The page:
Research Group

  • Prof. Kathryn Wood, Principal Investigator
  • Dr Paul N. Harden, Co-Investigator


  • University of Oxford, Oxford, UK


  • Immune Regulation in Transplant Recipients with and without Skin Cancer

Transplantation is a successful way to treat people whose own organs stop working. To prevent rejection, transplant recipients have to take potent drugs for the rest of their lives that inhibit/suppress the immune response to the transplant. One of the unwanted side effects of these immunosuppressive drugs is that they suppress the entire immune system and not just the immune response to the transplant. Unfortunately, as a result, transplant recipients have an increased risk of developing infections and cancer than other people.

Control is a key feature of any immune response. Understanding how the immune system is controlled when it responds to a transplant and how immunosuppressive drugs affect these natural control mechanisms holds the key to reducing the unwanted side-effects of immunosuppression, such as the increased risk of cancer.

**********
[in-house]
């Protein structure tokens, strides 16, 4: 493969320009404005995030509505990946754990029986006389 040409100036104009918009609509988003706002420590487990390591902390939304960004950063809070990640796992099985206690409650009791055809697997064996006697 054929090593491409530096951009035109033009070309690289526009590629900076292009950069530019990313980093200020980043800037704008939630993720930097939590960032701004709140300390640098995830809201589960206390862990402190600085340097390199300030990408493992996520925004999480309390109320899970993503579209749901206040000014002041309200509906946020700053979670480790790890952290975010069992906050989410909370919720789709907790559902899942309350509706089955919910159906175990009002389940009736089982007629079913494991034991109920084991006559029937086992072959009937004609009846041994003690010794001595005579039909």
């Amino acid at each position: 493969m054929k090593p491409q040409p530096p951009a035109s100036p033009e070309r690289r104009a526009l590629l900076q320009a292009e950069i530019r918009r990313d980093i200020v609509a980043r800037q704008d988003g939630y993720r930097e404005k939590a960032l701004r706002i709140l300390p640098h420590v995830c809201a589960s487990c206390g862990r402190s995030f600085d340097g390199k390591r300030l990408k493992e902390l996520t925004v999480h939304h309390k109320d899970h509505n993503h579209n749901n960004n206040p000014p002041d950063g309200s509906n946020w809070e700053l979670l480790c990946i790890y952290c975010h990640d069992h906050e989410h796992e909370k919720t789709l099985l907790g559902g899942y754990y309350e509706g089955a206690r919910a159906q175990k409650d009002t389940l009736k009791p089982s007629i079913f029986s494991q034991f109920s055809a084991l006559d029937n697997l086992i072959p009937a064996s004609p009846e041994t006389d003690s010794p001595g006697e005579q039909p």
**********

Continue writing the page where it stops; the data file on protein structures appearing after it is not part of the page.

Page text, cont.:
In this project, kidney transplant recipients who have had a functioning transplant for more than 10 years will be invited to take part. We will perform simple blood tests to investigate if there is a relationship between controlling the immune response to a kidney transplant and the development of skin cancer. We hope that the results we obtain will enable us to develop a way of predicting whether some transplant recipients have a higher risk of developing skin cancer in the long term after transplantation.

Progress Report